Forest rely on Roy for inspiration

Glenn Moore on a difficult Uefa Cup quarter-final first leg for Frank Clark's side
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Although the arrest of 21 supporters in Munich for alleged fighting and robbery cast a shadow on tonight's Uefa Cup quarter-final first-leg tie, Nottingham Forest will approach it more optimistically than was once envisaged.

Bayern Munich may be one of the great European clubs, they may lead the Bundesliga, they may have scored 10 goals in their last two domestic games, and seven - against Benfica - in their last European tie, but they are not happy.

Jurgen Klinsmann, who scored six against Benfica, taking this season's personal European tally to 11 goals, railed last week against his team- mates' "ego mentality". Lothar Matthaus may have felt his ears burning. Their mutual antipathy has reached the stage where Uli Honess, once a World Cup winner, now the club's manager, has publicly asked for an increase in team spirit and reduction in ego.

Contrast this to a Forest side whose resolute European campaign has vividly illustrated a dressing-room prepared to work for one another. Frank Clark's skilful man-management is best exemplified by Ian Woan. After the quarter- final draw was made he told a Sunday tabloid that Forest had no chance. Clark dropped him for that day's match and disciplined him. Woan has since signed a new contract and is playing so well he is being mentioned as an England prospect.

Such is the lack of ego that Steve Stone, their newest England cap, not only admits to asking Klinsmann for his autograph last season but adds that "he just scribbled something unrecognisable before he scurried on to the bus without looking at me. I felt like shouting: 'I've just played against you'."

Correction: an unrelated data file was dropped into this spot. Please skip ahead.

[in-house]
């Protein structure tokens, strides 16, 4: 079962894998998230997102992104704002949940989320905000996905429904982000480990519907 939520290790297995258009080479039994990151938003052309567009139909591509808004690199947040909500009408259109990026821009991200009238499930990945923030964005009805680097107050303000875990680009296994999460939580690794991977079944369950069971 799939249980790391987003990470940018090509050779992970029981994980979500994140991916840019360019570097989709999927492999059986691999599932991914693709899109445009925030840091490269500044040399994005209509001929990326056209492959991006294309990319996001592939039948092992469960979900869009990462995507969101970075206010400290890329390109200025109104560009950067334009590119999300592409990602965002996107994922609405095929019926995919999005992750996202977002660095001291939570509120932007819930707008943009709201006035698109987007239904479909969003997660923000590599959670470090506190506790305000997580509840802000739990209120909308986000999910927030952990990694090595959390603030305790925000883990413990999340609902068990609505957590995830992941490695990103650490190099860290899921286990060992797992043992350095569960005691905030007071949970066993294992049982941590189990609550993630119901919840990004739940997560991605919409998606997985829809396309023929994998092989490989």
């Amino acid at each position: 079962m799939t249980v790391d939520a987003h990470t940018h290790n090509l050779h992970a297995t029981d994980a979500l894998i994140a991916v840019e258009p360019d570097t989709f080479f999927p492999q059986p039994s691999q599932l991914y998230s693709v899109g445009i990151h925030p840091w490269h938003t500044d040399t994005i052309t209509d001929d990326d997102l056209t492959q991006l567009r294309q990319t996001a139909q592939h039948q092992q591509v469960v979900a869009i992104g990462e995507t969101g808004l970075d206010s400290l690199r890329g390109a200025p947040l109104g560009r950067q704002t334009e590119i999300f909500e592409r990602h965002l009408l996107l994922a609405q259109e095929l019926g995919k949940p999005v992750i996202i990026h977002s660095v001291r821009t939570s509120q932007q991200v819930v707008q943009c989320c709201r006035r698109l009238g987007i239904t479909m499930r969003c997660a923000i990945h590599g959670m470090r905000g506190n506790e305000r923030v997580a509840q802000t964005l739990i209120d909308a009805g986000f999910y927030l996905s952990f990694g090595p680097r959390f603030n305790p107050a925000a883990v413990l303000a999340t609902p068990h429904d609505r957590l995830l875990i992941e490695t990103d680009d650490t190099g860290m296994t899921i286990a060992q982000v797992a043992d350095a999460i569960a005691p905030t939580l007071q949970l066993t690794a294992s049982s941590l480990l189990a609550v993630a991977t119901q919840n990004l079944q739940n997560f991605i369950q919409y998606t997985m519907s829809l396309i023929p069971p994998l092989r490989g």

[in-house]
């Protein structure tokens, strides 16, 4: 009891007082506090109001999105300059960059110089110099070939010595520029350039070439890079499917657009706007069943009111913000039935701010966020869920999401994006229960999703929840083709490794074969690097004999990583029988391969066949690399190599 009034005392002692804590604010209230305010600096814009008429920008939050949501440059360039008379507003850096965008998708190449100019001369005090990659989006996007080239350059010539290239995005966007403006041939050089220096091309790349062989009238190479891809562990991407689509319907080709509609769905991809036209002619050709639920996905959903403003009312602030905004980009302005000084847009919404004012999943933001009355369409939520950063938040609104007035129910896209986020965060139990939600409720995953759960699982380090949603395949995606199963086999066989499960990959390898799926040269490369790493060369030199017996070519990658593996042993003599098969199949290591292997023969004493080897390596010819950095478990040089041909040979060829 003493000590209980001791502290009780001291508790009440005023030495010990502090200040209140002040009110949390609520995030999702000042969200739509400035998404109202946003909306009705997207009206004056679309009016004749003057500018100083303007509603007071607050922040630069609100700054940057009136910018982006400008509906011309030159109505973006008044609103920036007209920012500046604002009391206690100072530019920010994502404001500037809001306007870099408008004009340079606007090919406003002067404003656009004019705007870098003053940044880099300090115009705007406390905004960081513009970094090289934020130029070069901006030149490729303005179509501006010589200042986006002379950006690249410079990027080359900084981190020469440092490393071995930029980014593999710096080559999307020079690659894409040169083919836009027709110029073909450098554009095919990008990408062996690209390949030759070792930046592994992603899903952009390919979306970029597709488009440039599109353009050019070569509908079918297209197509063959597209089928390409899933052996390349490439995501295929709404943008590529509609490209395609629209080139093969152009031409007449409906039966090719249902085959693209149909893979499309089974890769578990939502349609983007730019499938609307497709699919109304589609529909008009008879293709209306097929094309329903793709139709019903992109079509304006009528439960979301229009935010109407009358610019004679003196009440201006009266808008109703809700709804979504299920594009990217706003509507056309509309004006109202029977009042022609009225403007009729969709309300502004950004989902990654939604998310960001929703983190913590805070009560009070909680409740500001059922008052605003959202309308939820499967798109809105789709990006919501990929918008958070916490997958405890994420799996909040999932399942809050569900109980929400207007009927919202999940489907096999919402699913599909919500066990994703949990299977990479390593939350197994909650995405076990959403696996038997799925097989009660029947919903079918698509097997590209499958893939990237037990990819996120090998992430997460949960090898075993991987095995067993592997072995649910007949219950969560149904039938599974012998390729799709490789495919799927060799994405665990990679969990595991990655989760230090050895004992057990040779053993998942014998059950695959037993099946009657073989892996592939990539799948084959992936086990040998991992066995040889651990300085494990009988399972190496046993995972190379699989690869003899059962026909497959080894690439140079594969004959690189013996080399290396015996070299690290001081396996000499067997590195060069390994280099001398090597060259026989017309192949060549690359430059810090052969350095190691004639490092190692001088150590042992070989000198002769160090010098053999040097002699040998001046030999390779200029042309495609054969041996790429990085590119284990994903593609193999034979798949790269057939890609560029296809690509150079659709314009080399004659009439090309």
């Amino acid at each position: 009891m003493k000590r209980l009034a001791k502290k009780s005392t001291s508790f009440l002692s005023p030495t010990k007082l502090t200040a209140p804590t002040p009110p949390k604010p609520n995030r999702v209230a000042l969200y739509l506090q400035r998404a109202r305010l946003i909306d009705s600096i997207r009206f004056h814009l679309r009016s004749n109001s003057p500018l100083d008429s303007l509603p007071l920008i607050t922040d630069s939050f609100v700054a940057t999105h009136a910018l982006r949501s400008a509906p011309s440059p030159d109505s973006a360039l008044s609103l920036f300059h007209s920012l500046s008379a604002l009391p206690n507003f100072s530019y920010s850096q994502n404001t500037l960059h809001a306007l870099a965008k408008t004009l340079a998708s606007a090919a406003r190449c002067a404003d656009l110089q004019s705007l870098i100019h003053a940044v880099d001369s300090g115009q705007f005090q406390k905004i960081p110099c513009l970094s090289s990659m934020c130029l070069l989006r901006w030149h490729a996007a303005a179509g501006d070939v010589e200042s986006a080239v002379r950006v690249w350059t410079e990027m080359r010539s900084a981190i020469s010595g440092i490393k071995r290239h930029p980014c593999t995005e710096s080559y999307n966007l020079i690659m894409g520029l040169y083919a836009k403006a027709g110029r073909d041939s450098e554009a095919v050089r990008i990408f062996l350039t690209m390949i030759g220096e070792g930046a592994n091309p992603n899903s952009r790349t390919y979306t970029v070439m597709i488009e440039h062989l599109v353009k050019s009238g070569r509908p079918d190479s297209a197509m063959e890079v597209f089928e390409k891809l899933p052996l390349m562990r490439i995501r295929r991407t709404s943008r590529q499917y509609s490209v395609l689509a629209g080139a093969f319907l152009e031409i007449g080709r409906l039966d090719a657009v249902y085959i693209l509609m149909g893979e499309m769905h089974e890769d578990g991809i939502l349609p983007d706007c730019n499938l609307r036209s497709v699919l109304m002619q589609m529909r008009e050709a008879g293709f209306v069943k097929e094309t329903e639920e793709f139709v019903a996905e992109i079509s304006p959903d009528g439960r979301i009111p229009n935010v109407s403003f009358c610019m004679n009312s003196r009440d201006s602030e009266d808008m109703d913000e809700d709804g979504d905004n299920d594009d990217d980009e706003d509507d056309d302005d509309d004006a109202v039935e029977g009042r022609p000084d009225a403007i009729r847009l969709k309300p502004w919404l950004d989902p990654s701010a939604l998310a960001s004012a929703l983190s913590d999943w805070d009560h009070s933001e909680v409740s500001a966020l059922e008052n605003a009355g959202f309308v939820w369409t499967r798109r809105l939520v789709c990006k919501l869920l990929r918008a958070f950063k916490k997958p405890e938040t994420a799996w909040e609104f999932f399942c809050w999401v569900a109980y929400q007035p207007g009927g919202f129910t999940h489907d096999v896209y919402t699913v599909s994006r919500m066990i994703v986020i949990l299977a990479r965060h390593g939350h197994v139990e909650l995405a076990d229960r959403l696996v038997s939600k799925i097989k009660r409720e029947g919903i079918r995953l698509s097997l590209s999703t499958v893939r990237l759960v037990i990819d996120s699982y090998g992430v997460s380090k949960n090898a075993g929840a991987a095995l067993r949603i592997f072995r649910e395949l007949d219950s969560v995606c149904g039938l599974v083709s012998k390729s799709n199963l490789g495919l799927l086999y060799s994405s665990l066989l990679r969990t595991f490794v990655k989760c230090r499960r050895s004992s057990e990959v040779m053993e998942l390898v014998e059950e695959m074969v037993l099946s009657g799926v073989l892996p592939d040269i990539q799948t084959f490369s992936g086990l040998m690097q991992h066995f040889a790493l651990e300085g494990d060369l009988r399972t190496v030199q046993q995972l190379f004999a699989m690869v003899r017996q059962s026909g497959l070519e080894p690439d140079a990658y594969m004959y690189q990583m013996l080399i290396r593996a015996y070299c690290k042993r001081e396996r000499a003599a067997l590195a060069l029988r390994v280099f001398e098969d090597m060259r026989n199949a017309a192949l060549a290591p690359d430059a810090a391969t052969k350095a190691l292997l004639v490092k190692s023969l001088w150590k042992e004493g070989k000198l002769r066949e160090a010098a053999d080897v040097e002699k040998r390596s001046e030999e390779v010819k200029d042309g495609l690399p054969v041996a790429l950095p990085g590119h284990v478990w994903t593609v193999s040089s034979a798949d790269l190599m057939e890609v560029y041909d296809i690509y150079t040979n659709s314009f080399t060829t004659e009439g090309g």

Woan and Stone are struggling to be fit, as is the man who epitomises Forest's spirit, Stuart Pearce. With Colin Cooper suspended for the first leg, the captain's presence is all the more needed.

Pearce has been troubled by a calf injury since January and Clark admitted: "He is less than 50-50, but if it was any other player it would be 90- 10 against. If it was anyone else I would not consider playing him, but he is an exception.

"While I have no qualms about their replacements [David Phillips and Alf Inge Haland], who both have big-match experience, we would miss the leadership Pearce and Cooper provide."

The Italian striker, Andrea Silenzi, did not go to Germany after a virus he suffered over the weekend flared up. His place in the party was taken by the 20-year-old reserve forward, Steve Guinan. Hope is provided by the return to form of Bryan Roy who, said Clark, "is our match-winner. It is for these sort of matches that we bought him." Roy may face a Bayern defence bereft of Matthaus, who has a groin injury.

Bayern have lost five of their last six meetings with English clubs, even losing at home in the last one, to Norwich City.

They were not the first English club to win in the Olympic Stadium. That honour belongs to Forest, who beat Malmo to win the European Cup in Munich 17 years ago. Clark played that night. If he needs inspiration when preparing his pre-match call to arms, he just has to look around him.